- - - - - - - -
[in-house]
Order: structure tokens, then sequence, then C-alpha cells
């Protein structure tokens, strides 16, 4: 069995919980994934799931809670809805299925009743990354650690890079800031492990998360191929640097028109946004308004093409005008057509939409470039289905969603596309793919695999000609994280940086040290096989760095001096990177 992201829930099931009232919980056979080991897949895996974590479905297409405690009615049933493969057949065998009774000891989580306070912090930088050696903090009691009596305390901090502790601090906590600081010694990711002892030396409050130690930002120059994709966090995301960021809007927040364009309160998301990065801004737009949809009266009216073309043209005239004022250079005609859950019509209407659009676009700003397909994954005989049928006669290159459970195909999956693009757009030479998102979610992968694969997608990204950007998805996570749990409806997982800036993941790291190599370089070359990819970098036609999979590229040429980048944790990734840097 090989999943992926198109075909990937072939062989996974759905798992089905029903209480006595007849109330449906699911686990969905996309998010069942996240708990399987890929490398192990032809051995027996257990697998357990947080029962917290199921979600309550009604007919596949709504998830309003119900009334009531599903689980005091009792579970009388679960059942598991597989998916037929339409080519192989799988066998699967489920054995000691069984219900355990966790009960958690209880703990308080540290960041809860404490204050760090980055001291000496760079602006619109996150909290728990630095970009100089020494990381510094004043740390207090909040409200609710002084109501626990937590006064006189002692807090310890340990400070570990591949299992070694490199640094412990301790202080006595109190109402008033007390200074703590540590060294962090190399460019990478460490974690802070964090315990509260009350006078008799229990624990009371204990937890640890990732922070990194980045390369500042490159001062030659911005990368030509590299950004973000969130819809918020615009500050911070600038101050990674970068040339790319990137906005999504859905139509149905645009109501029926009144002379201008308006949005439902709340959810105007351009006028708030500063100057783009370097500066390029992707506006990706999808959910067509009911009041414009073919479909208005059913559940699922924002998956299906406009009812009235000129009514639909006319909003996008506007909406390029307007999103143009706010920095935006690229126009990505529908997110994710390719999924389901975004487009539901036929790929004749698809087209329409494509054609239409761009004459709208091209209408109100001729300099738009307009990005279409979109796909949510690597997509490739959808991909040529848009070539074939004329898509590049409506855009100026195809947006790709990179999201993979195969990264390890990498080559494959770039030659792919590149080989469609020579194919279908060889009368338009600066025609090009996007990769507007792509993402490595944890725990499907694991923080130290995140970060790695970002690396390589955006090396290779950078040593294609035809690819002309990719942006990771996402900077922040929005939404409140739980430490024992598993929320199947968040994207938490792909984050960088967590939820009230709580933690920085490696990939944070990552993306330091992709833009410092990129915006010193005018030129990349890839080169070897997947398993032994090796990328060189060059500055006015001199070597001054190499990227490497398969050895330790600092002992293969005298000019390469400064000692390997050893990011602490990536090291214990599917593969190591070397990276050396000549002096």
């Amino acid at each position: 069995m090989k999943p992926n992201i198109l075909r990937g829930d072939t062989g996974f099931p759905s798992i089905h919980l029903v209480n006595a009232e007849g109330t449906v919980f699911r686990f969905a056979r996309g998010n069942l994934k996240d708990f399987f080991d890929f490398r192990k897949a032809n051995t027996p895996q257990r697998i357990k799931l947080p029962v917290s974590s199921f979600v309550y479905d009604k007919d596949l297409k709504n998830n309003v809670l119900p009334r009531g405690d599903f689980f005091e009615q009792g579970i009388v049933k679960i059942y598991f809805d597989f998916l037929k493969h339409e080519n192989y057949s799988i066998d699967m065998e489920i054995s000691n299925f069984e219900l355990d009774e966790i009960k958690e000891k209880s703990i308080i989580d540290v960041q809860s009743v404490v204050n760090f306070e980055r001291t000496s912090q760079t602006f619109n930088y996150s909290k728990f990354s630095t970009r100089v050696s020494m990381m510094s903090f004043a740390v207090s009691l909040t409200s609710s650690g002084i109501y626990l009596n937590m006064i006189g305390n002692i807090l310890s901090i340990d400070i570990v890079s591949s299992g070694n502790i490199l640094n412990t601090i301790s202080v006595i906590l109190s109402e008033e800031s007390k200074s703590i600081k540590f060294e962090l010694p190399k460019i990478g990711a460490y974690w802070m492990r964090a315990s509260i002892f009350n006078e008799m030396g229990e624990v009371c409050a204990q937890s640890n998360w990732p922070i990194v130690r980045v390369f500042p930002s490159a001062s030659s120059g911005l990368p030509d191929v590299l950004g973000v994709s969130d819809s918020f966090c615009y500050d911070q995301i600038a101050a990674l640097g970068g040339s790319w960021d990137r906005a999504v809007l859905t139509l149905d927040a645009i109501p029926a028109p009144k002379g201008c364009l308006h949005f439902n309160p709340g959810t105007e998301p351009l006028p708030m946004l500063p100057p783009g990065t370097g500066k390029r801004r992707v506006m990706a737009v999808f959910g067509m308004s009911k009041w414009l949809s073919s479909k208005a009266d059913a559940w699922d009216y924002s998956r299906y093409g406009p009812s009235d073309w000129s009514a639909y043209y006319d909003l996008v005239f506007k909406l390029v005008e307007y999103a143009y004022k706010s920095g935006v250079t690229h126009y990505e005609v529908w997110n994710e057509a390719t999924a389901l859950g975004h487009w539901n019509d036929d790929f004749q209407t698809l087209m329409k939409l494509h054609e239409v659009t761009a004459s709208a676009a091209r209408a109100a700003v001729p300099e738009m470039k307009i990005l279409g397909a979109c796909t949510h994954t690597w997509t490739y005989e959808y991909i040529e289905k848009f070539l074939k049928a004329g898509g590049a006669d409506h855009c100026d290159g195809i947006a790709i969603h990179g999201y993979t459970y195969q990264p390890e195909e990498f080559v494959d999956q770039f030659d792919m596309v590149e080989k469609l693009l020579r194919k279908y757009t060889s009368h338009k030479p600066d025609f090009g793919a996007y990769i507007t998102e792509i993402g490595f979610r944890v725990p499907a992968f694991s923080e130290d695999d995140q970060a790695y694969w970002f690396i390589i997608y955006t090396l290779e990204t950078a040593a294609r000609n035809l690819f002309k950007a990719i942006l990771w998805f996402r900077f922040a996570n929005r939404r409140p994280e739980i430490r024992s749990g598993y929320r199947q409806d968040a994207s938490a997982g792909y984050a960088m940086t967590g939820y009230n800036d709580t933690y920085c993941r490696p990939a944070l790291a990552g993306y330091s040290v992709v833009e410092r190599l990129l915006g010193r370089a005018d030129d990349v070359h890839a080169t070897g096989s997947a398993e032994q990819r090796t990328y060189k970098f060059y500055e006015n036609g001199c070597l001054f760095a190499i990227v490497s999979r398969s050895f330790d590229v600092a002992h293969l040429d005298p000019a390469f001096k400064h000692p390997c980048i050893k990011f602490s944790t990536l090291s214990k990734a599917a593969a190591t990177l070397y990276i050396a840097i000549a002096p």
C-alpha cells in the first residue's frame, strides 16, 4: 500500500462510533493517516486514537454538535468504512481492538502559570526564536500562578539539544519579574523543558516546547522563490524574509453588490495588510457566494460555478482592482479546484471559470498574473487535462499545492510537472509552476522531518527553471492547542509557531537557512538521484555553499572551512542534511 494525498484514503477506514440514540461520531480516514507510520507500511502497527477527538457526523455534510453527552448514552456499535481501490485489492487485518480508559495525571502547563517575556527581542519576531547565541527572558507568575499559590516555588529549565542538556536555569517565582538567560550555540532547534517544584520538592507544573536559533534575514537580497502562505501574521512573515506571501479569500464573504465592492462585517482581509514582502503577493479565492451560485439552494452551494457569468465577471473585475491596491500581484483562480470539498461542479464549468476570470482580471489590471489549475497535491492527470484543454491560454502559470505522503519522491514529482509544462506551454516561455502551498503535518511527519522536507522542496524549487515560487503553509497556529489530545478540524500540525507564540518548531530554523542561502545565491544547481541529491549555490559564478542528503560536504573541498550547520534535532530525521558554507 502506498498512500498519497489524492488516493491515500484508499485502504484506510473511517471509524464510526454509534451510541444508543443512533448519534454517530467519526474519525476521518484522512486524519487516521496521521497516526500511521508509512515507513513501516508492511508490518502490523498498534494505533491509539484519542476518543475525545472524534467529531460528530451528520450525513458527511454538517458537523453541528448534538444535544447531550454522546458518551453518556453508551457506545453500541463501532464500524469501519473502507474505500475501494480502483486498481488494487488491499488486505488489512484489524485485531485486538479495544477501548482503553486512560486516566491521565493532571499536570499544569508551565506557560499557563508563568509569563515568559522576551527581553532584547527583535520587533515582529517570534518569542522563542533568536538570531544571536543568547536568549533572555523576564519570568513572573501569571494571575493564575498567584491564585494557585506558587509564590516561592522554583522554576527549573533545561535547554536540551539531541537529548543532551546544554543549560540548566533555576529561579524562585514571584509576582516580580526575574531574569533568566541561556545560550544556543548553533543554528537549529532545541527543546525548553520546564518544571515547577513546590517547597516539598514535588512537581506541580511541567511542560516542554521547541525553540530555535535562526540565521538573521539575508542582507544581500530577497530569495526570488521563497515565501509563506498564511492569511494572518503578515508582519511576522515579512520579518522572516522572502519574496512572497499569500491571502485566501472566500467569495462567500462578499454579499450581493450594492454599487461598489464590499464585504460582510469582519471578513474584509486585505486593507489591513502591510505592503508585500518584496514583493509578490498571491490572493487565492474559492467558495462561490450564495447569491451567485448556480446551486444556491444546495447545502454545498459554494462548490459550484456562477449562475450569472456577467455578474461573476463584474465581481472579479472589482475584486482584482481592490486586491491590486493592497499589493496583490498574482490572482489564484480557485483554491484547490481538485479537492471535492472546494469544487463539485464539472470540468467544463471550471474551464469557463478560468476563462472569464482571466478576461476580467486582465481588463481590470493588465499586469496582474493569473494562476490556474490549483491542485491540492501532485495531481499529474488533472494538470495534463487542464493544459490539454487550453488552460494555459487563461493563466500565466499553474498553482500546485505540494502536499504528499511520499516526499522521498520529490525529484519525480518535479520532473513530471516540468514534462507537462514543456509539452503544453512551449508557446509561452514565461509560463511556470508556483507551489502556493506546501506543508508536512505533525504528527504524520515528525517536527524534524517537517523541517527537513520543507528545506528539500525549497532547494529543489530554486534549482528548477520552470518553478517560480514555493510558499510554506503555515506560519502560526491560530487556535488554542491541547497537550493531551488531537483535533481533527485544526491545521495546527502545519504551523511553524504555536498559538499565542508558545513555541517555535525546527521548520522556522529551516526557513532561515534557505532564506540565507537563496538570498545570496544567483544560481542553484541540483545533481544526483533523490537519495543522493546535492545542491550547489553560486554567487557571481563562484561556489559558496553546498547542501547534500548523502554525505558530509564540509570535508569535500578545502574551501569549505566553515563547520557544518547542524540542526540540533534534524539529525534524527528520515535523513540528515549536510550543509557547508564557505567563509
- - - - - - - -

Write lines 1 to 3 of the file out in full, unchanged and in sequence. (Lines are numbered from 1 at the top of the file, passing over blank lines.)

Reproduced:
[in-house]
Order: structure tokens, then sequence, then C-alpha cells
């Protein structure tokens, strides 16, 4: 069995919980994934799931809670809805299925009743990354650690890079800031492990998360191929640097028109946004308004093409005008057509939409470039289905969603596309793919695999000609994280940086040290096989760095001096990177 992201829930099931009232919980056979080991897949895996974590479905297409405690009615049933493969057949065998009774000891989580306070912090930088050696903090009691009596305390901090502790601090906590600081010694990711002892030396409050130690930002120059994709966090995301960021809007927040364009309160998301990065801004737009949809009266009216073309043209005239004022250079005609859950019509209407659009676009700003397909994954005989049928006669290159459970195909999956693009757009030479998102979610992968694969997608990204950007998805996570749990409806997982800036993941790291190599370089070359990819970098036609999979590229040429980048944790990734840097 090989999943992926198109075909990937072939062989996974759905798992089905029903209480006595007849109330449906699911686990969905996309998010069942996240708990399987890929490398192990032809051995027996257990697998357990947080029962917290199921979600309550009604007919596949709504998830309003119900009334009531599903689980005091009792579970009388679960059942598991597989998916037929339409080519192989799988066998699967489920054995000691069984219900355990966790009960958690209880703990308080540290960041809860404490204050760090980055001291000496760079602006619109996150909290728990630095970009100089020494990381510094004043740390207090909040409200609710002084109501626990937590006064006189002692807090310890340990400070570990591949299992070694490199640094412990301790202080006595109190109402008033007390200074703590540590060294962090190399460019990478460490974690802070964090315990509260009350006078008799229990624990009371204990937890640890990732922070990194980045390369500042490159001062030659911005990368030509590299950004973000969130819809918020615009500050911070600038101050990674970068040339790319990137906005999504859905139509149905645009109501029926009144002379201008308006949005439902709340959810105007351009006028708030500063100057783009370097500066390029992707506006990706999808959910067509009911009041414009073919479909208005059913559940699922924002998956299906406009009812009235000129009514639909006319909003996008506007909406390029307007999103143009706010920095935006690229126009990505529908997110994710390719999924389901975004487009539901036929790929004749698809087209329409494509054609239409761009004459709208091209209408109100001729300099738009307009990005279409979109796909949510690597997509490739959808991909040529848009070539074939004329898509590049409506855009100026195809947006790709990179999201993979195969990264390890990498080559494959770039030659792919590149080989469609020579194919279908060889009368338009600066025609090009996007990769507007792509993402490595944890725990499907694991923080130290995140970060790695970002690396390589955006090396290779950078040593294609035809690819002309990719942006990771996402900077922040929005939404409140739980430490024992598993929320199947968040994207938490792909984050960088967590939820009230709580933690920085490696990939944070990552993306330091992709833009410092990129915006010193005018030129990349890839080169070897997947398993032994090796990328060189060059500055006015001199070597001054190499990227490497398969050895330790600092002992293969005298000019390469400064000692390997050893990011602490990536090291214990599917593969190591070397990276050396000549002096």